France’s credit rating was cut by Moody’s Investors Service, which said slow economic expansion and political constraints will hamper the country’s ability to reduce its debt burden.
The nation’s credit grade was lowered one step to Aa2, the third highest investment-grade level, Moody’s said in a statement Friday. The country’s outlook was changed to stable from negative, according to the company.
“Low growth and institutional and political challenges to reforms make it unlikely that we will see a material reduction in the government’s high debt burden over the rest of this decade,” Moody’s wrote in the report.
President Francois Hollande is squeezing spending and slashing taxes on businesses in a bid to reduce the government’s budget shortfall and revive an economy that has barely expanded in three years. Finance Minister Michel Sapin said on Sept. 16 that the nation will meet its deficit-reduction commitments and is on track to grow 1 percent in 2015, the most since 2011.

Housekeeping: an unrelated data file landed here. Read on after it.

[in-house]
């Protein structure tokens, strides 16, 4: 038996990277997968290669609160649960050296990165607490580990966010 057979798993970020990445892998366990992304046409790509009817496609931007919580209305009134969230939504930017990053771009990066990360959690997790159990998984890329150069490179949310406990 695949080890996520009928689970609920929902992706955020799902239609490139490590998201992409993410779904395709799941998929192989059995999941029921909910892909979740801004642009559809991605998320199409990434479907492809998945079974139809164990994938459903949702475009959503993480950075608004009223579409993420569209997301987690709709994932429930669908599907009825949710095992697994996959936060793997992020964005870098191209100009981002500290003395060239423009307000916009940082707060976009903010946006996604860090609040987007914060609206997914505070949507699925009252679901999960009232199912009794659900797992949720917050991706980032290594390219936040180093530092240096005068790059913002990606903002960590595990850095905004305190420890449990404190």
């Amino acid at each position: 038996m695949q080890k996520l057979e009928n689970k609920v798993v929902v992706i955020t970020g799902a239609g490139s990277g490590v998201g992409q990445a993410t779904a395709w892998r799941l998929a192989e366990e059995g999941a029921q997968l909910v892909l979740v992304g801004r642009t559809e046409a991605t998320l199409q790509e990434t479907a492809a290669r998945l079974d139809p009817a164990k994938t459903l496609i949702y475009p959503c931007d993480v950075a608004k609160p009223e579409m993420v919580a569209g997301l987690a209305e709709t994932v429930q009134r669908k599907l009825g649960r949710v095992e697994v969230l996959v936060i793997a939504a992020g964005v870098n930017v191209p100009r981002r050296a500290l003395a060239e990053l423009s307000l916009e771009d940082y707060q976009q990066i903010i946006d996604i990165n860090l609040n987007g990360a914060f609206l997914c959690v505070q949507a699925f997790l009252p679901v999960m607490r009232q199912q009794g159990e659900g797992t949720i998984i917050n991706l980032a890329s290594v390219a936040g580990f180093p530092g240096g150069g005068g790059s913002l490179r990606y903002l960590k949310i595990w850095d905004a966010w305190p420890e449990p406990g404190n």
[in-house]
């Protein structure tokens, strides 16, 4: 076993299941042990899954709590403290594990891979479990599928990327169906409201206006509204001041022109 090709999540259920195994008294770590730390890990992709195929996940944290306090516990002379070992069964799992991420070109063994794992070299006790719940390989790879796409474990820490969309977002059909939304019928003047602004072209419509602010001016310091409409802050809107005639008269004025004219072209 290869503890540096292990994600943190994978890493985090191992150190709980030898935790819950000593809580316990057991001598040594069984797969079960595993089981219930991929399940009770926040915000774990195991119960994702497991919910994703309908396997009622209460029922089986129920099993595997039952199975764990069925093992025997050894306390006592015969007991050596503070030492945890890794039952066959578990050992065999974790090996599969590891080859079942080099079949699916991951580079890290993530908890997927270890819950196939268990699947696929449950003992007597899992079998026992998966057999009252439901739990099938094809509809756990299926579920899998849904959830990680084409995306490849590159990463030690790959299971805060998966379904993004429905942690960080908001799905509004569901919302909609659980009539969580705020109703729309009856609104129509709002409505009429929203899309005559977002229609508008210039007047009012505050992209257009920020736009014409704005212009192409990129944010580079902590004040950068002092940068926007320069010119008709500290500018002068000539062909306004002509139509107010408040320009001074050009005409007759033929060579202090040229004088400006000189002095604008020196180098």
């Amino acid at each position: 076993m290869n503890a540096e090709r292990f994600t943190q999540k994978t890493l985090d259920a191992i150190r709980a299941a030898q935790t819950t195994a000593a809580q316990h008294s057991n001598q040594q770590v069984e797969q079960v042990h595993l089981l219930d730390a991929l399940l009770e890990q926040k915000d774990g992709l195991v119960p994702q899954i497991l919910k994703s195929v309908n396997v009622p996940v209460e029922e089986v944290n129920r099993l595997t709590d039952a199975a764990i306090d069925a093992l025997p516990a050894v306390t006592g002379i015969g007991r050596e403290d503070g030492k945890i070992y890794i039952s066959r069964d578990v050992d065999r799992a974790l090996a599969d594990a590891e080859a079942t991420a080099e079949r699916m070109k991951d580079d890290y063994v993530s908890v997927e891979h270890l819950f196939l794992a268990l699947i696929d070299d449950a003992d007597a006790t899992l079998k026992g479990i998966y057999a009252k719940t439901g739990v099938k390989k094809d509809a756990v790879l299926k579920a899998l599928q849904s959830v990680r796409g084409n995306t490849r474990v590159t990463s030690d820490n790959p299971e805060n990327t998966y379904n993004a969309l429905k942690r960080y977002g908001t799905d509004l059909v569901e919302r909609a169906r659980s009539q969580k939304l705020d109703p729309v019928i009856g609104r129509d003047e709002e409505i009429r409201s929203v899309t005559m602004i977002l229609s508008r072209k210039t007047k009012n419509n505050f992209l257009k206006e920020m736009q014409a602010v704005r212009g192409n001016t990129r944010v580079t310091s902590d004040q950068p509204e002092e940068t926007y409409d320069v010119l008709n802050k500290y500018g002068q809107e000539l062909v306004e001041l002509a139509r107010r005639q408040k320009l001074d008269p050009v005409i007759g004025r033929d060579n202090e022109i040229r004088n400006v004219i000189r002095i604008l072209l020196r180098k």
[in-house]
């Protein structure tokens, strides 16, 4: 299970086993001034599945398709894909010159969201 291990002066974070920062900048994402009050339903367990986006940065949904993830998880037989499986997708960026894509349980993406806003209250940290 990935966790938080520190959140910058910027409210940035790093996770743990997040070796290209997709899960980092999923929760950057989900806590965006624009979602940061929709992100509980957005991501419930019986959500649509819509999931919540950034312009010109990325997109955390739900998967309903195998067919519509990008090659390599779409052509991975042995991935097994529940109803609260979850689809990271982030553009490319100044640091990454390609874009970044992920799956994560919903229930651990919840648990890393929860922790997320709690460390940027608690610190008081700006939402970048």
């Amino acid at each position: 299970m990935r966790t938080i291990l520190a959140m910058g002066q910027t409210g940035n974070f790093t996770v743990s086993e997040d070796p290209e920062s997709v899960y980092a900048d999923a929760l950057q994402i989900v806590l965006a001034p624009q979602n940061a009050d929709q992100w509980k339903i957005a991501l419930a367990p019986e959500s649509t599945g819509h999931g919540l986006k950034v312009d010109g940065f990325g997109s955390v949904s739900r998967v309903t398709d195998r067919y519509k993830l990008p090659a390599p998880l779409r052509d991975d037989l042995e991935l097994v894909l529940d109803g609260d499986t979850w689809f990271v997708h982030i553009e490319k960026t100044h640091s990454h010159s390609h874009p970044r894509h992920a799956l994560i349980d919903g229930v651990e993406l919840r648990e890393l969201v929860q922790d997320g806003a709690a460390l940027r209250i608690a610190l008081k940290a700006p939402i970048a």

The budget deficit will drop to the equivalent of 3.8 percent of gross domestic product in 2015, 3.3 percent in 2016 and below the 3 percent bar in 2017, according to Sapin.
“Spending is falling, that is the proof we are keeping our promises,” he said.
Government spending will drop to 55.1 percent of GDP next year, down from 55.8 this year and 56.4 percent in 2014. At the same time, lawmakers committed to cutting taxes and social charges on business by 50 billion euros over the course of three years.
Investors have largely shrugged off downgrades, reflecting a shift to a focus on in-house analysis from reliance on ratings companies. Since France first lost its AAA rating with Standard & Poor’s in January 2012, the yield on the country’s benchmark 10-year government bond has dropped to about 1 percent from more than 3 percent.
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